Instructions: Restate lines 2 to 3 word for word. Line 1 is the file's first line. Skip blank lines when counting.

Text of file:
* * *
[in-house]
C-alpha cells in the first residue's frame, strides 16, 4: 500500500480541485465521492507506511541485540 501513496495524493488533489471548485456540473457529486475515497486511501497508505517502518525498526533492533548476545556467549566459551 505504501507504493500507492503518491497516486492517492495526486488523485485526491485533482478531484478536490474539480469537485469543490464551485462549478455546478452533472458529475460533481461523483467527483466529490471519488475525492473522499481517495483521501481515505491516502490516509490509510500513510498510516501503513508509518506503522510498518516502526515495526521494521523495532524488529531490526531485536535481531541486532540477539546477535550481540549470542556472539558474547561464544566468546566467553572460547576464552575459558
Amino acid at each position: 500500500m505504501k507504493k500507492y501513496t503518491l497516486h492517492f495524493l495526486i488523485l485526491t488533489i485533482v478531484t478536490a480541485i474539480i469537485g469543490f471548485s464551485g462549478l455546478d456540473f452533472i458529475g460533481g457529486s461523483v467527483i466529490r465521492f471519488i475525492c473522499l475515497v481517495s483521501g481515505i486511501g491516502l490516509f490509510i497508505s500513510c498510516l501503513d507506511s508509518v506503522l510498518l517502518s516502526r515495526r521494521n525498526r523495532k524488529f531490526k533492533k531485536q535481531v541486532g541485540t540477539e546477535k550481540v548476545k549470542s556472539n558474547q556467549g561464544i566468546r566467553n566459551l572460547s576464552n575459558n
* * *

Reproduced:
C-alpha cells in the first residue's frame, strides 16, 4: 500500500480541485465521492507506511541485540 501513496495524493488533489471548485456540473457529486475515497486511501497508505517502518525498526533492533548476545556467549566459551 505504501507504493500507492503518491497516486492517492495526486488523485485526491485533482478531484478536490474539480469537485469543490464551485462549478455546478452533472458529475460533481461523483467527483466529490471519488475525492473522499481517495483521501481515505491516502490516509490509510500513510498510516501503513508509518506503522510498518516502526515495526521494521523495532524488529531490526531485536535481531541486532540477539546477535550481540549470542556472539558474547561464544566468546566467553572460547576464552575459558
Amino acid at each position: 500500500m505504501k507504493k500507492y501513496t503518491l497516486h492517492f495524493l495526486i488523485l485526491t488533489i485533482v478531484t478536490a480541485i474539480i469537485g469543490f471548485s464551485g462549478l455546478d456540473f452533472i458529475g460533481g457529486s461523483v467527483i466529490r465521492f471519488i475525492c473522499l475515497v481517495s483521501g481515505i486511501g491516502l490516509f490509510i497508505s500513510c498510516l501503513d507506511s508509518v506503522l510498518l517502518s516502526r515495526r521494521n525498526r523495532k524488529f531490526k533492533k531485536q535481531v541486532g541485540t540477539e546477535k550481540v548476545k549470542s556472539n558474547q556467549g561464544i566468546r566467553n566459551l572460547s576464552n575459558n